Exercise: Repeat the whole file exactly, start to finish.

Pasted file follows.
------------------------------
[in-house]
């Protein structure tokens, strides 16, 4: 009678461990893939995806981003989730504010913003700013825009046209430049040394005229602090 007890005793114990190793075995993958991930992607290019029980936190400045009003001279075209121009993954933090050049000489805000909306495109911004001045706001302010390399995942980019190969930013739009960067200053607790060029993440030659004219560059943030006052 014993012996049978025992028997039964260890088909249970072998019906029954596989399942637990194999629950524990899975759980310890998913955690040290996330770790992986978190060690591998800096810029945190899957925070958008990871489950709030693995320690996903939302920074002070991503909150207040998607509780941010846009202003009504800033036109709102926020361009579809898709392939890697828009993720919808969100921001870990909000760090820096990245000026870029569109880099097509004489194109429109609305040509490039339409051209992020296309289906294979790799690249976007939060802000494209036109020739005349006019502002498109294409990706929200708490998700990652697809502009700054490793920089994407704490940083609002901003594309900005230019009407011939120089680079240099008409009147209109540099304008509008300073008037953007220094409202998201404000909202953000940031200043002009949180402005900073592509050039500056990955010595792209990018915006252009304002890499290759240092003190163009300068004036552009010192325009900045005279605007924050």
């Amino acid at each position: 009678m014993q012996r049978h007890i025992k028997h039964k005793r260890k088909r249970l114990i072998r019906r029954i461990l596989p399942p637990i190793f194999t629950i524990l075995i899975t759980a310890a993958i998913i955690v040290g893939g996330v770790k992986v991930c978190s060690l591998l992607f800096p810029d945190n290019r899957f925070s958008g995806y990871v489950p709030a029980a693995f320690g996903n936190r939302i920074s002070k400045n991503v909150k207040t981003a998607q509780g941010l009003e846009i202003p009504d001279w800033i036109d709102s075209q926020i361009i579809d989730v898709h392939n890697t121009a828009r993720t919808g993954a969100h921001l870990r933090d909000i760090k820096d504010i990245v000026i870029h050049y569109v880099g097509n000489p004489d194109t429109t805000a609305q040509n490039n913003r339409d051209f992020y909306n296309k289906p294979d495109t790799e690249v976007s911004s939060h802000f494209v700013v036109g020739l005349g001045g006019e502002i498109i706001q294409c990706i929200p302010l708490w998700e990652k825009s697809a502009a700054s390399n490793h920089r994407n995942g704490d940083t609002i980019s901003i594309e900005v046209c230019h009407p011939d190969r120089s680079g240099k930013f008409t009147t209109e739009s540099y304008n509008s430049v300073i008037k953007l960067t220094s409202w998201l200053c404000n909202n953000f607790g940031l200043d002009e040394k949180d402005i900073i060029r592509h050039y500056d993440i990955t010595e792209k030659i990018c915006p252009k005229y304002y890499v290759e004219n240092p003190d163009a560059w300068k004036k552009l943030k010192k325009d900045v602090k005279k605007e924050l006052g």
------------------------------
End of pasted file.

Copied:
[in-house]
């Protein structure tokens, strides 16, 4: 009678461990893939995806981003989730504010913003700013825009046209430049040394005229602090 007890005793114990190793075995993958991930992607290019029980936190400045009003001279075209121009993954933090050049000489805000909306495109911004001045706001302010390399995942980019190969930013739009960067200053607790060029993440030659004219560059943030006052 014993012996049978025992028997039964260890088909249970072998019906029954596989399942637990194999629950524990899975759980310890998913955690040290996330770790992986978190060690591998800096810029945190899957925070958008990871489950709030693995320690996903939302920074002070991503909150207040998607509780941010846009202003009504800033036109709102926020361009579809898709392939890697828009993720919808969100921001870990909000760090820096990245000026870029569109880099097509004489194109429109609305040509490039339409051209992020296309289906294979790799690249976007939060802000494209036109020739005349006019502002498109294409990706929200708490998700990652697809502009700054490793920089994407704490940083609002901003594309900005230019009407011939120089680079240099008409009147209109540099304008509008300073008037953007220094409202998201404000909202953000940031200043002009949180402005900073592509050039500056990955010595792209990018915006252009304002890499290759240092003190163009300068004036552009010192325009900045005279605007924050």
């Amino acid at each position: 009678m014993q012996r049978h007890i025992k028997h039964k005793r260890k088909r249970l114990i072998r019906r029954i461990l596989p399942p637990i190793f194999t629950i524990l075995i899975t759980a310890a993958i998913i955690v040290g893939g996330v770790k992986v991930c978190s060690l591998l992607f800096p810029d945190n290019r899957f925070s958008g995806y990871v489950p709030a029980a693995f320690g996903n936190r939302i920074s002070k400045n991503v909150k207040t981003a998607q509780g941010l009003e846009i202003p009504d001279w800033i036109d709102s075209q926020i361009i579809d989730v898709h392939n890697t121009a828009r993720t919808g993954a969100h921001l870990r933090d909000i760090k820096d504010i990245v000026i870029h050049y569109v880099g097509n000489p004489d194109t429109t805000a609305q040509n490039n913003r339409d051209f992020y909306n296309k289906p294979d495109t790799e690249v976007s911004s939060h802000f494209v700013v036109g020739l005349g001045g006019e502002i498109i706001q294409c990706i929200p302010l708490w998700e990652k825009s697809a502009a700054s390399n490793h920089r994407n995942g704490d940083t609002i980019s901003i594309e900005v046209c230019h009407p011939d190969r120089s680079g240099k930013f008409t009147t209109e739009s540099y304008n509008s430049v300073i008037k953007l960067t220094s409202w998201l200053c404000n909202n953000f607790g940031l200043d002009e040394k949180d402005i900073i060029r592509h050039y500056d993440i990955t010595e792209k030659i990018c915006p252009k005229y304002y890499v290759e004219n240092p003190d163009a560059w300068k004036k552009l943030k010192k325009d900045v602090k005279k605007e924050l006052g």